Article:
Denmark has officially thrown its hat into the ring as a candidate to host the European Medicines Agency (EMA) after it leaves London.
The Danish government wants the new home for the EU regulator and its 900 employees to be in Copenhagen, saying its capital city "offers the optimal conditions" for the agency. It is one of several EU member states - along with Spain, Sweden, Italy and Germany - that have been making noises about the new headquarters.
"There is no doubt that the competition is tough, but I am convinced that it will be valuable to … the EMA, Denmark and the EU to place the agency in Copenhagen," said the country's Minister for Foreign Affairs Anders Samuelsen.
The country has recruited a top-tier ambassador for the pitch in Lars Rebien Sørensen, the former chief executive of Danish big pharma group Novo Nordisk who stepped down at the beginning of the year. Sørensen will act as special envoy on behalf of the government to promote the Danish candidacy in the coming months.
In a new prospectus, Denmark points to its "commitment to patient safety, a world-class research environment, an ambitious and innovative life science cluster and a unique culture for collaboration between industry, universities and healthcare institutions," along with Copenhagen's "high liveability" with food, schools, public services and transport links.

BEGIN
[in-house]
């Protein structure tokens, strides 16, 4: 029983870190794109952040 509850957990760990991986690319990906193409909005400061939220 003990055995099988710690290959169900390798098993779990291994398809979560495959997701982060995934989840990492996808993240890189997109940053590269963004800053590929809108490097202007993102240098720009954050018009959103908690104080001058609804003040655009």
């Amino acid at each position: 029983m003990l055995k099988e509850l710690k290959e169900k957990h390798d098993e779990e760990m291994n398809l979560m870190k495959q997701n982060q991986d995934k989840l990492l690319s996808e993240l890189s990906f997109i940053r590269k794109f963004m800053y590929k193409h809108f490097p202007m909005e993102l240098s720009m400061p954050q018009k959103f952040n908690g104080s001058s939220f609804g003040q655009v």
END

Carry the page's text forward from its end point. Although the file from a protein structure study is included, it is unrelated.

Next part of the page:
Last year, the EMA confirmed the decision about its new home would be up to EU member states, which would have to arrive at a common agreement on the new location. The situation has created some anxiety within the pharmaceutical industry concerned about the potential disruption to the agency's operations that could ensue when it moves.
The Danish Medicines Agency has also voiced its support for the pitch, saying it intends to add more staff to its headcount of 400 to strengthen capacity, in recognition that the "UK's Medicines and Healthcare products Regulatory Agency [MHRA] is currently contributing significantly to the scientific work at EMA".
The Danish agency is willing to take "more than a fair share of future assessments," according to its director general Thomas Senderovitz. "We are also making efforts to strengthen our capacity within scientific advice and biostatistics,” he added.